Changing member management systems? Here are a few things to consider before beginning the process.

Whether you are moving your membership database from a simple Excel spreadsheet or another online Association Management System (AMS) it is always best to take your time in reviewing and researching the wide range of options available. When I first started working at Strauss eight years ago, we kept all our member records in a FileMaker database. At the time, this system worked for what we needed but as our clientele grew and software progressed, changes needed to be made to make sure we were keeping proper track of all records and providing our clients and their members with the data and records in a structure and format most beneficial to them.

We currently use two different Association Management Systems depending on the specific needs of a client. To get to the current two systems the staff reviewed many options before making recommendations and a lot was learned during the process.

1. Identify your decision criteria.

A. Having clear decision criteria from the start makes every major decision easier. Getting a group consensus on these criteria will save you a lot of time during the process.

B. One way to clearly identify your specific decision criteria is by having your staff finish the following the sentence with several bullet points of their own – “The best AMS will …”

C. Answers can relate to many things and often sound like:

i. “…be less than $X per year”
ii. “…support up to X users at the same time.”
iii. “…will run the following reports in real time…”
iv. Etc.

2. Ensure your decision criteria reflect the association’s future goals and needs.

A. Make a list of what the current needs are for the association and what features would be beneficial in the future.

i. Member Benefits. What services do members get? Do you have an online store for product purchases?
ii. Member Communication. How do you communicate with your membership? Do you need to search a member list by certain profiles to create mailing lists? Do you have groups and do they need access to manage their own group information? Do you offer newsletters and other publications?
iii. Event Management. Are there multiple days, sessions or workshops? Do you need to manage exhibitors, speakers, sponsors and volunteers? How do members register and pay?

3. Take your time researching and reviewing the different management systems available.

A. Have everyone who will be using the system do a demo prior to making a decision.

B. One of the decision criteria we identified for a new system was easy integration with Quickbooks. The system we selected reports and integrates extremely well with Quickbooks, which saves our accounting manager a significant number of hours each month. It also allows us to provide information on paid memberships and outstanding accounts more easily. The reporting system contains the information in a format that also makes the audit process smoother and faster.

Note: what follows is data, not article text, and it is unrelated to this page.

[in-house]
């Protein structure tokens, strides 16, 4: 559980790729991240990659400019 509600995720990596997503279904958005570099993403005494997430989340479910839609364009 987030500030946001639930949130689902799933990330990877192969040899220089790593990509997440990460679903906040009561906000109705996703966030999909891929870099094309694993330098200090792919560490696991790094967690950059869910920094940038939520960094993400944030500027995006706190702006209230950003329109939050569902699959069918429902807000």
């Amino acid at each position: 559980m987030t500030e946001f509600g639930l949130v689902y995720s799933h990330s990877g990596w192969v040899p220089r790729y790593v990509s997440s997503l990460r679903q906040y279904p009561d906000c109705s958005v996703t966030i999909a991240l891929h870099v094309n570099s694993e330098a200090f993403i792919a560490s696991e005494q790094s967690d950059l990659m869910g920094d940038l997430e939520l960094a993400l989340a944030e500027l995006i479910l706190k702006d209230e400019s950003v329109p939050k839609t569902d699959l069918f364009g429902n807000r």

4. Make sure the system is easy to use for staff and members. Some people are more technologically savvy than others and it is important to take this into account when reviewing the options.

5. Be prepared to invest time and money in training with the new system before making the official switch. It is beneficial to make sure that everyone who will be using the system is aware of all features that are relevant to them and make use of those resources. Having staff members comfortable with the system prior to the switch will also allow for a more seamless transition in the eyes of members.

6. Take your time moving all member information over.

A. Moving membership records from one system to another can be very tedious and time consuming, but it is very important that you take your time reviewing the records so that it is done correctly. One small error can have you redoing the entire list again, which can take several hours.

7. Test, test, test.

A. In one of the training sessions the instructor told us to ‘try to break’ the system. Doing as much testing as possible with all features will limit the amount of updating you need to do after the system has gone live.

B. Have a third party review the site, whether it be a board member or member. They may have concerns that can be addressed before going live, saving development/customization time later on.

8. Don’t forget to make it clear to the membership WHY the change is happening.

A. Make sure to communicate the value that the new system will bring to members – it might be a slight inconvenience to members to have to reset their log in information and learn a new system so make sure they know how it will positively affect them.

9. Ensure that all staff members are using the new system in the same way to ensure consistent recording/financials.

Changing Association Management Systems can be a daunting task as it involves large amounts of data and can require a fair amount of familiarization and testing. With such a time consuming and important endeavour, it is necessary to be thorough and take your time reviewing and implementing each step of the process.

By being as thorough as possible and only launching the new system once the software has been tested and staff has been trained, you will ensure a more efficient transition. There will be less troubleshooting amongst the staff working with the new system and, ideally, members will only see the benefits of the new system rather than glitches.